There was a notice in the terminal window, next to the airside gate, about a fly-in breakfast. Today. The mission specialist (the one who helped with my jelly bean game) and I decide to attend, although we'll be driving, because our airplane isn't here. Here's the airport, so you can see the water landing area. You can see it's two or three times as wide as the paved one, which is already about six times the wingspan of the typical floatplane.
Not being members of the club, we don't know which is the right hangar, but we go to the one that has trucks parked out front early on a Sunday morning, and we are right. Inside there are tables and a few grills turning out bacon, eggs and pancakes. The hangar doors are open onto the apron, and people are really and truly flying in, and taxiing up to park outside the hangar. Most of them are "landing on the grass" type airplanes.
Pancake production is the bottleneck in the operation. There's lots of bacon and eggs. A woman is running a large grill on which she appears to be tending a single pancake. I try to offer assistance without denigrating her multi-tasking skills, and it turns out that the grill isn't working properly. This is the only hot spot on the griddle and it is barely enough to toast the pancake. I admit to her that I had suspected she was such a perfectionist that she had to focus on one pancake alone, and we laugh at that. Bacon dude is retasked to help with the pancakes, and I am honoured to be served the "single perfect pancake" from the recalcitrant grill.
Another drive-in participant has brought a newborn lamb in diapers. A ewe she was tending for a neighbour had triplets and rejected the third lamb, so she is bottle-feeding it. The diapers were just to keep the car clean on the way over. We all pat the lamb and admire its cute fuzziness while making comments about how it's too small to make a meal for everyone. It stumbles around inside a portable enclosure outside the hangar, and drinks lamb nursing formula out of a bottle.
I meet a couple there who run a catering business and he tells me the secret of the grocery store across the street from my hotel. The other grocery store in town has a good produce manager who sometimes rejects shipments if the produce is not up to his standards. When that is the case, the delivery companies take the shipment to "my" grocery store and sell them at a discount. So I know where I should be buying my groceries. I wonder if they have good jelly beans, too.
After breakfast I spent an hour or so doing paperwork, then go out to be a tourist. The town is at 'Mile 0' of the Alaska Highway, so a lot of Americans come through here every year on their Alaskan pilgrimage, and the area is set up to take advantage of that tourism business. At the tourism info kiosk I learn that Pouce Coupé rhymes with Moose Loopy. The university student working at the kiosk from there, and she thinks Pouce Coupé is actually a corruption of something in Cree, and not a commemoration of someone's injury.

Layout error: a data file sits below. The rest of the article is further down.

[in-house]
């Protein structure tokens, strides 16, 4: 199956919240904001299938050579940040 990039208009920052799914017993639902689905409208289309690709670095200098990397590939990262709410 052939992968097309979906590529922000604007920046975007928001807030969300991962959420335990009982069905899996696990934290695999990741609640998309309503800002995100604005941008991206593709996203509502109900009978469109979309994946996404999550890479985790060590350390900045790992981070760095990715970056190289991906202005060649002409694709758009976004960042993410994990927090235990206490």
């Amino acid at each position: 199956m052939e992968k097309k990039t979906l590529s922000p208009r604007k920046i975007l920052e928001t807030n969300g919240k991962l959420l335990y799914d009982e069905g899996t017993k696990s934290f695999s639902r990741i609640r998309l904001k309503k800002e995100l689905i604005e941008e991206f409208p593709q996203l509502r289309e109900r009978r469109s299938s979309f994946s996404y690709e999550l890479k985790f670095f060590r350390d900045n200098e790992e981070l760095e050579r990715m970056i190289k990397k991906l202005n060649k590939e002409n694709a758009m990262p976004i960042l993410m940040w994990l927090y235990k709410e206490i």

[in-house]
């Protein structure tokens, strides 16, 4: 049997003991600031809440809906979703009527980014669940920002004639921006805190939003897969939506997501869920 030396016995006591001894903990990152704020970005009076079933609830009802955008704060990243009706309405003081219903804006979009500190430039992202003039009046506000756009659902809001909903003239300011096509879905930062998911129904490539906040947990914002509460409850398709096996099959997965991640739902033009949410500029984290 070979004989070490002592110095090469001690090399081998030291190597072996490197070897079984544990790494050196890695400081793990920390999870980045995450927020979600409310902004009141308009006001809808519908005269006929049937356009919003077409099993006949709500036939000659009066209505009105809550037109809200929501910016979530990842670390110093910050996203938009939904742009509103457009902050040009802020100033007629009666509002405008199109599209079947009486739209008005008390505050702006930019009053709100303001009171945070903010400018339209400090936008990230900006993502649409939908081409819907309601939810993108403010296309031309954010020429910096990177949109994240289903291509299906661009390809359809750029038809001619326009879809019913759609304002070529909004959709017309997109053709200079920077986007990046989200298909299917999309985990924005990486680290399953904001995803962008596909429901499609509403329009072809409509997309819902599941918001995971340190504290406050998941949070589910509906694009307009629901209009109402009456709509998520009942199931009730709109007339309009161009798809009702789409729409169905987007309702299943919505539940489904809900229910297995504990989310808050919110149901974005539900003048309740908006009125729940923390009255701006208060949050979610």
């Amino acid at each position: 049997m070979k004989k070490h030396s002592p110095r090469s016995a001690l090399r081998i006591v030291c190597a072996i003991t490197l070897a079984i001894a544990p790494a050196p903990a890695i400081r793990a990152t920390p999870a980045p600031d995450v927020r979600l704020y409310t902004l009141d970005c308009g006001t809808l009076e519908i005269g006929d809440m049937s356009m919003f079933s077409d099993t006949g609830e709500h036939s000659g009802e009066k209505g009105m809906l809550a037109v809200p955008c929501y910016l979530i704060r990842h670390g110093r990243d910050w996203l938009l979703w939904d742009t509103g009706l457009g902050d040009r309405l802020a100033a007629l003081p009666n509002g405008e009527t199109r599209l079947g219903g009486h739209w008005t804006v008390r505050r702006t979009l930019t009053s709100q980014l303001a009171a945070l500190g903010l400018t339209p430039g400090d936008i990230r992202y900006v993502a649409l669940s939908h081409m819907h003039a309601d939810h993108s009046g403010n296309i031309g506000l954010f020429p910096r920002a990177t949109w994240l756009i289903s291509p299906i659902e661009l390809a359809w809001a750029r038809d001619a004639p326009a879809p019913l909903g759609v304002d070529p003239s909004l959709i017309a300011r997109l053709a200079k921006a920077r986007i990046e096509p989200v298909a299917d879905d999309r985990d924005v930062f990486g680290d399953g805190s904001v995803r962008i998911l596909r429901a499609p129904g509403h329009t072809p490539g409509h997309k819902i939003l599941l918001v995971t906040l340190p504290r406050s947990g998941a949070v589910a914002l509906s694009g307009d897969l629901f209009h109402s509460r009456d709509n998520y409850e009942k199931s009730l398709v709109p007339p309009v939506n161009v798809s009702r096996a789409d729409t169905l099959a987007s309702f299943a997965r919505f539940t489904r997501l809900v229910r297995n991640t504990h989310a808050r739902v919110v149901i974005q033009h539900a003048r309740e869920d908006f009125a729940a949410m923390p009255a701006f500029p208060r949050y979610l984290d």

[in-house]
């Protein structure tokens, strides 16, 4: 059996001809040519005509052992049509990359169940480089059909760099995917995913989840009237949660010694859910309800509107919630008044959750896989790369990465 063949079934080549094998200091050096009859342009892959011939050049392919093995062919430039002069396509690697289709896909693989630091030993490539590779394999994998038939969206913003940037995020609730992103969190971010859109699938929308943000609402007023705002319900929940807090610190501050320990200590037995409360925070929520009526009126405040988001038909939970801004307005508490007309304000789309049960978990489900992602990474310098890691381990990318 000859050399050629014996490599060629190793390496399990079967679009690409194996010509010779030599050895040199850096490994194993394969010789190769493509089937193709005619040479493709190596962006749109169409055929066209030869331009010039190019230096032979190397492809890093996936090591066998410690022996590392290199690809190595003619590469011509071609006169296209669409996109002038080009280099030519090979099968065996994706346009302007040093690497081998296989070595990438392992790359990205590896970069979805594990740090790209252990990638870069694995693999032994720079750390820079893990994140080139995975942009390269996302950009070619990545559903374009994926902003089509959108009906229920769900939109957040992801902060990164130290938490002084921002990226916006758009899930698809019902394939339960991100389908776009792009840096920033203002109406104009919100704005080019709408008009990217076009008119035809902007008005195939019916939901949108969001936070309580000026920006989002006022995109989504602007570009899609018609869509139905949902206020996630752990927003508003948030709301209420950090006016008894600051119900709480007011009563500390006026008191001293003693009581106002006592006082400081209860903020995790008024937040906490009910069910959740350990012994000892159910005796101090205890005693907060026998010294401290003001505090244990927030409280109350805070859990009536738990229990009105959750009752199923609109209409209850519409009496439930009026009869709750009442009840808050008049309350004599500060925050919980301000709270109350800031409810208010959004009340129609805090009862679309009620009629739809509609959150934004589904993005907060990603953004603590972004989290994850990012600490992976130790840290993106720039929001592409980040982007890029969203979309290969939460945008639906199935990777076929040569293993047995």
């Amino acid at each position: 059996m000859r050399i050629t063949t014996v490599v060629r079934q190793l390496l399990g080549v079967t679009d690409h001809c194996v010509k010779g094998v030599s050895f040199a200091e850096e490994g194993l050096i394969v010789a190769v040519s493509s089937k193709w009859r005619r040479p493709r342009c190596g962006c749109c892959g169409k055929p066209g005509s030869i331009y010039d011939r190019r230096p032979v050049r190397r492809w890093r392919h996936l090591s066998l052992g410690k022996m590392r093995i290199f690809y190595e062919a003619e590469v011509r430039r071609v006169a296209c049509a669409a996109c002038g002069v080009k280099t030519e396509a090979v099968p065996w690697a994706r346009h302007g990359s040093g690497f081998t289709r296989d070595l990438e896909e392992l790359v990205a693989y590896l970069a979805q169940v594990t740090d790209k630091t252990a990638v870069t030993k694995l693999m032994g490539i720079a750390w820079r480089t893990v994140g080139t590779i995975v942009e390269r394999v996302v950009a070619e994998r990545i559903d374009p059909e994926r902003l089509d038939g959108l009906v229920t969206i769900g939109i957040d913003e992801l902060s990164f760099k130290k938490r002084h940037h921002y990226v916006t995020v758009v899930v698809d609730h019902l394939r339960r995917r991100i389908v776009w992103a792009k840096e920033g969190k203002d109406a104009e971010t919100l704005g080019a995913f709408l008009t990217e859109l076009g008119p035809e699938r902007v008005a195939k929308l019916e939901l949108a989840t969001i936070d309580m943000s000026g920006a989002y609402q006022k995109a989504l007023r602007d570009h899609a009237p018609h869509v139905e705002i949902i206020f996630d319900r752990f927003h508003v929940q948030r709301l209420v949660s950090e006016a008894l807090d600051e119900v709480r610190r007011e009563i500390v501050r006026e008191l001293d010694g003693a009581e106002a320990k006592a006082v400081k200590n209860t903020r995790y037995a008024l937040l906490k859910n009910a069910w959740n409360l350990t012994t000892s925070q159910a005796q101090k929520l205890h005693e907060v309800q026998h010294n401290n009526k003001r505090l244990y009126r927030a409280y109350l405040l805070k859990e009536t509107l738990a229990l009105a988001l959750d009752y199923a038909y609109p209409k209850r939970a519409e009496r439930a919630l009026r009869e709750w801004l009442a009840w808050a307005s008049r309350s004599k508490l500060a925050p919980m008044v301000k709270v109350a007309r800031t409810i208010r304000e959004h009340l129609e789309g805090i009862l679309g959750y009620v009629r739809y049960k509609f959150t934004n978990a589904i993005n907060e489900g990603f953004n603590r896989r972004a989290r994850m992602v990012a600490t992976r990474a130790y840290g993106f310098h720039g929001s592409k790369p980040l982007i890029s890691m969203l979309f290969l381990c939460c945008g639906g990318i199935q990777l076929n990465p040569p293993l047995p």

Speaking of injuries, after I'd walked around town and looked at the Alaska Highway Museum, the pioneer village and the mile zero marker I stopped to play at a playground. Dawson Creek may be in BC, but it is an honourary Yukon town, because in the same spirit where the airport manager in Watson Lake let us play in an abandoned control tower, Dawson Creek has iron playground equipment with moving parts and sharp gravel underneath. Kids who grow up here will learn that blood is red and that actions have consequences. I fell off a spinny thing that spun in an unexpected direction and landing on the gravel made a hole in my elbow. My blood is still red. It leaked for a couple of hours, then finally stopped. (It wasn't a grievous wound: I'm just not very good at making scabs). I write this up weeks later, and checking out the elbow I see that, damnit, it has left a scar. Permanent consequences. But it's not like I ever worried about the smoothness of my elbows.
Are the grass landings between the paved and wet runways, or are they further to the right (as viewed in the picture)?
In February 2004, my wife and I came down the Alaska Highway. We have the obligatory picture of that sign. We also have the Delta Junction picture to go with it.
I'm pretty sure they were landing to the right of the pavement from that direction, but some people might have landed between the two.
I've got a photo of me sitting on my motorcycle underneath that sign. Awesome!
That grain silo behind the road sign is an antique. Is it still functioning or just being kept as an artifact of an earlier era, I wonder? Very few still left whereas they used to be all over the praries and many stories are told of lost pilots who had to fly by low and slow and read the name of the town on the silo to re-orient themselves.
That particular silo has been converted into an art gallery. There is also an old train there, which is the tourism centre.
I once asked a Canadian, native English-speaking student to fly towards a particular silo. He didn't know what a silo was. Not just that he didn't know the function, but that he had no idea what object to attach the word to.
I think he knew that milk and beef come from cows.
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